Major Alan Bush
Unit : Headquarters, 3rd Parachute Battalion
Army No. : 160544
Awards : Military Cross
Major Alan Bush was Second-in-Command of the 3rd Parachute Battalion. His flight to Arnhem was not at all a pleasant one, he later remarked that he was "the only person to have vomited my way into Europe. I was sick all the way, even though I had flown many times. It wasn't apprehension, because it all went like a practice drop; it was the petrol and oil fumes that did it."
On the advance to Arnhem on the 17th September, Major Bush was with Battalion HQ when the leading elements encountered Krafft's blocking line. An armoured vehicle appeared on the scene: "I was behind a tree, and he put the burst of fire meant for me into the base of the tree; he was in danger of cutting the tree down. A man from our Intelligence Section was near me. I told him to throw a grenade, but he froze, statationary as a startled rabbit. I have to admit that I couldn't throw my grenade; I had forgotten to prime it. I ran back, zigzagging, for fifty yards and hid in the undergrowth. The intelligence man was taken prisoner."
Bush was not happy with the decision, made by Major-General Urquhart and Brigadier Lathbury, to halt the 3rd Battalion overnight. He later wrote, "That was the start of the great cock-up. I felt very sorry for Colonel Fitch. Urquhart needed to get back to Division, and Lathbury wanted to get forward to the bridge. If we had not had those two with us, Fitch would probably have followed "C" Company around that route to the north, but he could hardly move without the approval of both the divisional and brigade commanders - a hopeless situation."
On the following day, Bush was with "B" Company, along with Fitch, Urquhart and Lathbury, as they advanced into Arnhem, however the Company soon outran the remainder of the Battalion who were meeting resistance in the rear, and when "B" Company themselves met opposition they remained in a position of stalemate until darkness fell. During the day, Bush saw a German patrol very close to the house in which he was sheltering, "...only twenty yards away. I could see every bit of their equipment. I remember one had a big fat arse and I thought, "What a target!" They were being very casual. Three of our men were ready to open fire, but I ordered them not to. RSM Lord was there and he nodded approval; you can't start a battle with the divisional commander and the brigadier in the same house."
On Tuesday 19th September, the remnants of the 3rd Battalion moved forward alongside the 1st Battalion and 2nd South Staffordshires in an attempt to break through to the bridge, however they were caught in a lethal cross-fire and many were killed or captured while the survivors were compelled to withdraw. "The Colonel called an O-Group with myself, the Adjutant - Charles Seccombe - and the IO. We were about 250 yards from the pavilion. The Colonel was sitting with his back to the German mortar fire, which was coming down steadily, foot by foot, along the bushes. I could see it coming and said we must get out of there. He told me to get the men back; most of them were behind us; the Colonel was as far forward as anybody. I moved back and found about thirty of our men and told them to run straight back to the pavilion. One or two were badly injured in the arms or shoulders, and I told these to go straight up the slope so St Elizabeth Hospital. I don't know whether they made it; with any luck they should have done. I expected to see the Colonel and the other officers in the pavilion soon after, but they didn't arrive." Lieutenant-Colonel Fitch was killed by a mortar explosion, which also left Lieutenant Vedeniapine, the Intelligence Officer, mentioned by Major Bush, badly wounded.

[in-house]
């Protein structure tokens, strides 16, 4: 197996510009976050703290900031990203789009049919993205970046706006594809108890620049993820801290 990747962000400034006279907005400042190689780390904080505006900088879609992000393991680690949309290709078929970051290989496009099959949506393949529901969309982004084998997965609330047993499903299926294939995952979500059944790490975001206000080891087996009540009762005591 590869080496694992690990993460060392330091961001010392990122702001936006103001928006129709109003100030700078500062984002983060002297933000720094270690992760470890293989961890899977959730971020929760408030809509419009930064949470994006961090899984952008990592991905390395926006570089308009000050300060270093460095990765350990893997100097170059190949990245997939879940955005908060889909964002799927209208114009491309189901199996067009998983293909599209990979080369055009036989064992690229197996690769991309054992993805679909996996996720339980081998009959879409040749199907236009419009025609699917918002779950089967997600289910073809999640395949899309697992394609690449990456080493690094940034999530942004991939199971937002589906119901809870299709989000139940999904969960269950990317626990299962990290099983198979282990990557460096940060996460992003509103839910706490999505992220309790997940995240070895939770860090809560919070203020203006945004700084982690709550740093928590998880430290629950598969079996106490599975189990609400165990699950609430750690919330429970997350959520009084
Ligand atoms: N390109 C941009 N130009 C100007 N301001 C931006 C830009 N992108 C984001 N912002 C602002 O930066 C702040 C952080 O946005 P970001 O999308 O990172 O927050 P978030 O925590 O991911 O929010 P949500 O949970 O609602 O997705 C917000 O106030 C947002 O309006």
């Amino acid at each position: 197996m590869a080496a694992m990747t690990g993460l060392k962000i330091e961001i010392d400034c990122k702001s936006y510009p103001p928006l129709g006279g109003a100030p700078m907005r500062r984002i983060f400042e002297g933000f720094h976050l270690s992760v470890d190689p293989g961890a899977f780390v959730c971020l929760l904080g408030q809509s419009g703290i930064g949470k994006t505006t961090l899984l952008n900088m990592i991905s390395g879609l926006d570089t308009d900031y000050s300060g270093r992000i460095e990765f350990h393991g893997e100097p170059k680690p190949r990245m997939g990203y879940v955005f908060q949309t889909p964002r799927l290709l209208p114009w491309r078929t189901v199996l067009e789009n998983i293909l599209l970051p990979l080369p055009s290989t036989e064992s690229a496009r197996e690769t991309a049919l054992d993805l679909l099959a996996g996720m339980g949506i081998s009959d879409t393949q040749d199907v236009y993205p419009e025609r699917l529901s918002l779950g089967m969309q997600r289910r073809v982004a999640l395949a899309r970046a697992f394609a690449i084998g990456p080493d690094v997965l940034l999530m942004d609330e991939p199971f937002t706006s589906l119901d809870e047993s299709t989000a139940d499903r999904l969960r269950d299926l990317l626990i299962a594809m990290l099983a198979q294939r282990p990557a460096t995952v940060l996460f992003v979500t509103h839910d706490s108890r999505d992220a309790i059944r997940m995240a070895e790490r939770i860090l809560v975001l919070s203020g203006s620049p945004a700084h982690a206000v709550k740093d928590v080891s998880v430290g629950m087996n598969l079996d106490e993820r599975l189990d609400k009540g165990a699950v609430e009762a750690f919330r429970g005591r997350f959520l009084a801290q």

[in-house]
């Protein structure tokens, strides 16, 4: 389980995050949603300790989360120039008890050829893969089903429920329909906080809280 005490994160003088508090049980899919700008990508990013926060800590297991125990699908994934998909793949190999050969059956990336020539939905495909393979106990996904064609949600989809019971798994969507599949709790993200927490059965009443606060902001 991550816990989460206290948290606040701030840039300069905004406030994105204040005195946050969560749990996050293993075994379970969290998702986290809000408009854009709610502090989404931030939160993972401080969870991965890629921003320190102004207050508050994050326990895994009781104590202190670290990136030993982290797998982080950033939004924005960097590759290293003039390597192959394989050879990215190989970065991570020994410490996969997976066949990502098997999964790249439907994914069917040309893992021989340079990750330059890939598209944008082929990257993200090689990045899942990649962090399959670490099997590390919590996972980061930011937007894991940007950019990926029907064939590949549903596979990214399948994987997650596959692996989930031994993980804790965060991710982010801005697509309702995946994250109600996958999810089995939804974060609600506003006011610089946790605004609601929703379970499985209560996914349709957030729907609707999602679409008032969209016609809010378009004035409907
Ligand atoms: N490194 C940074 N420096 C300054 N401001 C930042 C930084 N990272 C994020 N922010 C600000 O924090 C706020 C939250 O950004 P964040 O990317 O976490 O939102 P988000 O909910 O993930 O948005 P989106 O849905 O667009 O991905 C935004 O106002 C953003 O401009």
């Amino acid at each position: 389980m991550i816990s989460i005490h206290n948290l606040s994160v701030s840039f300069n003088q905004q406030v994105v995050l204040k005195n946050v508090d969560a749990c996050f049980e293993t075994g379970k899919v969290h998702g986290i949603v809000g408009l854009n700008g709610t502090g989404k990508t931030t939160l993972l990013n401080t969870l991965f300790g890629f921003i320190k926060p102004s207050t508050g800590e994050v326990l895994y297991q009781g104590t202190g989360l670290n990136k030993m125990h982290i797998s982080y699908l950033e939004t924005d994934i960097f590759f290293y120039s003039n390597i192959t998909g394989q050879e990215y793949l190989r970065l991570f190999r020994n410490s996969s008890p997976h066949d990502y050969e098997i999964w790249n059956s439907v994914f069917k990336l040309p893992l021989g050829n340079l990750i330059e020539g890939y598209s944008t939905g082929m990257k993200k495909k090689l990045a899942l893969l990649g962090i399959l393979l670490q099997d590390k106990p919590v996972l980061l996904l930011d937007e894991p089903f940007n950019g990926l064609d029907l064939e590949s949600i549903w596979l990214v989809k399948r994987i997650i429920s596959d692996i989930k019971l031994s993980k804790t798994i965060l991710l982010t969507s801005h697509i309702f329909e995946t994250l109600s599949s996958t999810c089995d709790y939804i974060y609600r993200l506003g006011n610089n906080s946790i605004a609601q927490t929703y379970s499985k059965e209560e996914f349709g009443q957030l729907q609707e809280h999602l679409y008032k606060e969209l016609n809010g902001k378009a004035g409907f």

Thereafter, Bush led the survivors of the 3rd Battalion back to Oosterbeek, where he was given command of the remnants of the 1st Parachute Brigade. His conduct throughout the battle led to him being awarded the Military Cross. His citation reads:
This officer has served with his Battalion since its formation in September 1941, and he previously fought gallantly in North Africa, Sicily, and Italy.
During the airborne operation at ARNHEM, September 17th-25th, 1944, he was wounded on the first day and became separated from his unit. The following day he attempted to rejoin his unit but was taken prisoner. Through his resourcefulness and eagerness to fight he escaped and rejoined the remainder of the Division which was still in action.
He was given command of the 1st Parachute Brigade sector on September 22nd, and so successfully did he reorganise it that its front was never broken. On September 25th, while gallantly leading a counter-attack he was again wounded, but continued to lead his men until the end of the operation. Throughout at great risk to himself he constantly visited his men in every forward position, and his personal example was at all times enheartening and inspiring.
Major Alan Bush was evacuated across the Rhine when the 1st Airborne Division withdrew, although the journey to the south bank was made somewhat more precarious when the boat's engine failed half-way across. "I thought I had heard every oath in the English language but I heard a few new ones from those Canadians until they got it going again."
See also: Maj Waddy.
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